Thus, the UNCITRAL Rules have been widely accepted as a procedural framework to be employed in international dispute settlement. Although the acceptance of the Rules, for example, as an alternative in institutionalized commercial arbitration says little about the actual use of the Rules, the various references to UNCITRAL Rules underline their increased importance–an importance that is unique in the sense that such references are not limited to commercial arbitration but extend to inter–state arbitration and arbitration between states and private investors.

Of all the above–mentioned connections, the experience of the Iran-US Claims Tribunal with its wide range of cases remains central to understanding the UNCITRAL Rules.30 The Tribunal has more than any other body grappled with the application of these Rules. Moreover, the Tribunal's practice, unlike that of many other arbitral bodies, is public,31 thereby (p. 10) making it possible to draw lessons from that practice.32 Quickly gaining in significance is, however, the practice of investment arbitration under both Chapter Eleven of the NAFTA and under various BITs.

International Investment Agreements and the UNCITRAL Arbitration Rules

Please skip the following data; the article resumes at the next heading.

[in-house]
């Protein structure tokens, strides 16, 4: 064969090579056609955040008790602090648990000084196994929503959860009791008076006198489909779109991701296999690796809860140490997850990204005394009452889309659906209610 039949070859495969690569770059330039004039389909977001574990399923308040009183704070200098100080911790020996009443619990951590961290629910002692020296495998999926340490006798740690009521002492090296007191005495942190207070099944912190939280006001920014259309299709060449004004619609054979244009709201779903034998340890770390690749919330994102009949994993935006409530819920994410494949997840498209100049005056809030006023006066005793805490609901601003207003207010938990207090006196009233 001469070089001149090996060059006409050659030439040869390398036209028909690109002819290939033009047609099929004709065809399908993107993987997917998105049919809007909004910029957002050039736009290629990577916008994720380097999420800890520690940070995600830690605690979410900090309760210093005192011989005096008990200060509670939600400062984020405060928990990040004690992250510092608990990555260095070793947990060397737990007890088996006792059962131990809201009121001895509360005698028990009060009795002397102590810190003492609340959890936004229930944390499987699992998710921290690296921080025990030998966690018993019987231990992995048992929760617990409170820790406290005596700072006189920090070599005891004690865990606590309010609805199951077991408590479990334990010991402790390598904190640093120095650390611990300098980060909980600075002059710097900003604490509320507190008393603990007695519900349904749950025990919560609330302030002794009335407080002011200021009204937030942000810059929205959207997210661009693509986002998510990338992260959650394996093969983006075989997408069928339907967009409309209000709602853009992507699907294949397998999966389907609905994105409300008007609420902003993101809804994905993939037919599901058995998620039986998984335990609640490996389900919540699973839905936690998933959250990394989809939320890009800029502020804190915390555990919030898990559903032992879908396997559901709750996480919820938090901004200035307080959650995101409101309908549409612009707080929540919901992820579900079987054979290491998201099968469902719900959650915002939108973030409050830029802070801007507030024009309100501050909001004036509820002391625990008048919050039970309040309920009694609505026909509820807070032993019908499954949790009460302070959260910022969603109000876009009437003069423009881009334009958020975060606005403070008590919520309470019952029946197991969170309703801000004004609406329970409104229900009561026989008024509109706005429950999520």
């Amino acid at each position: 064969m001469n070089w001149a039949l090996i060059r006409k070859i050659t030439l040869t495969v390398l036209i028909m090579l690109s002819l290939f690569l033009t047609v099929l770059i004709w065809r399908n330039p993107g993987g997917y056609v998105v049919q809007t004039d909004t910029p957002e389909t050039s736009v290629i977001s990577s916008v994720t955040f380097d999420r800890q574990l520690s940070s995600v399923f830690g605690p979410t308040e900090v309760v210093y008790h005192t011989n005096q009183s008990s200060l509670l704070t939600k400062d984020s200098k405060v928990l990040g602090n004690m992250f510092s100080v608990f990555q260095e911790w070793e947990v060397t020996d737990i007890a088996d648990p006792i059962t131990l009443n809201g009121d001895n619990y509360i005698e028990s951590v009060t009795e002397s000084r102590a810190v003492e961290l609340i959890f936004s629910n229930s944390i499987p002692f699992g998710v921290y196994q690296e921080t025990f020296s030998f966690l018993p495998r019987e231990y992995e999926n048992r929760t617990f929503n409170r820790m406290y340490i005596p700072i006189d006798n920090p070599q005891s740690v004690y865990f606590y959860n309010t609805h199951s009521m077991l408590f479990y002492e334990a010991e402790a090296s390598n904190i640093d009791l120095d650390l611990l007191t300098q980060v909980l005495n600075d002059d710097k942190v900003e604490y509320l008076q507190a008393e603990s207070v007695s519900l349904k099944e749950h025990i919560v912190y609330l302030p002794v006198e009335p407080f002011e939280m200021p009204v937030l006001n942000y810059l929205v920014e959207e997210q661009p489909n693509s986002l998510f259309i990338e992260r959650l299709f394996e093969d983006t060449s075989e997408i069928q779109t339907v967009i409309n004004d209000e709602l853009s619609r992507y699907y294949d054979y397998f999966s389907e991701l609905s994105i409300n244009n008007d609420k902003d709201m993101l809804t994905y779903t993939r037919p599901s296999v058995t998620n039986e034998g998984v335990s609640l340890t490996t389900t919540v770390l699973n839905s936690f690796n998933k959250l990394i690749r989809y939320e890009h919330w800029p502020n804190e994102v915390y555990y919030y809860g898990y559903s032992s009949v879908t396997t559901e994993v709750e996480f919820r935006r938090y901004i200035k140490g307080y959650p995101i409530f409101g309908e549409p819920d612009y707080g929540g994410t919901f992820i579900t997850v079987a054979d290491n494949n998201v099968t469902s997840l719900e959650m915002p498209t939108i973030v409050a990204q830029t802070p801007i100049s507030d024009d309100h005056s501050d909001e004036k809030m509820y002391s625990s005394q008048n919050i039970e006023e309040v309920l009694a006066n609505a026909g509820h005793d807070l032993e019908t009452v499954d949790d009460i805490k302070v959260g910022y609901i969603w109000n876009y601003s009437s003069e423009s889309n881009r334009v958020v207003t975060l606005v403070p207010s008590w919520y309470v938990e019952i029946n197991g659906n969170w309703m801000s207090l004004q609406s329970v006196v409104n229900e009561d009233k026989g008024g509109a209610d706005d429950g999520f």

In addition to the Iran-US Claims Tribunal, disputes resolved under international investment treaties are another important and growing source of awards and decisions rendered under the UNCITRAL Arbitration Rules. Recent years have seen the proliferation of international investment agreements at the bilateral, regional, and multilateral level.33 UNCTAD reports that, as of summer 2005, a total of 2,392 bilateral investment treaties and 215 preferential trade and investment agreements have been successfully negotiated.34 Almost all of these agreements contain dispute settlement provisions granting a foreign investor recourse to various mechanisms of international arbitration, often including arbitration under the UNCITRAL Arbitration Rules. The NAFTA, the Energy Charter and the ASEAN Regional Investment Agreement are examples of regional and multilateral investment agreements that contain such provisions.35 Similar provisions are also contained in many bilateral investment (p. 11) treaties, including those influenced by the United States Model BIT program.36

UNCTAD reports that of the universe of known disputes arising under international investment treaties, so far thirty–nine have been or are being resolved under the UNCITRAL Arbitration Rules.37 Of this total number of disputes, fifteen arise under Chapter Eleven of the NAFTA, while the remaining twenty–four involve arbitration under bilateral investment treaties. Due to the recent explosion of treaty–based investor–state arbitration, these figures are sure to climb–perhaps substantially–in the coming years. The awards and decisions of international tribunals in this area have already enhanced our understanding of the interpretation and application of the UNCITRAL Arbitration Rules, and will likely grow in influence with time.(p. 12)


New York, 10 June 1958; 330 TS 3 (1959). For more discussion of the Convention, see below, Chapter 2, discussing Article 16.

See generally H Holtzmann & J Neuhaus, A Guide to the UNCITRAL Model Law on International Commercial Arbitration: Legislative History and Commentary (1989).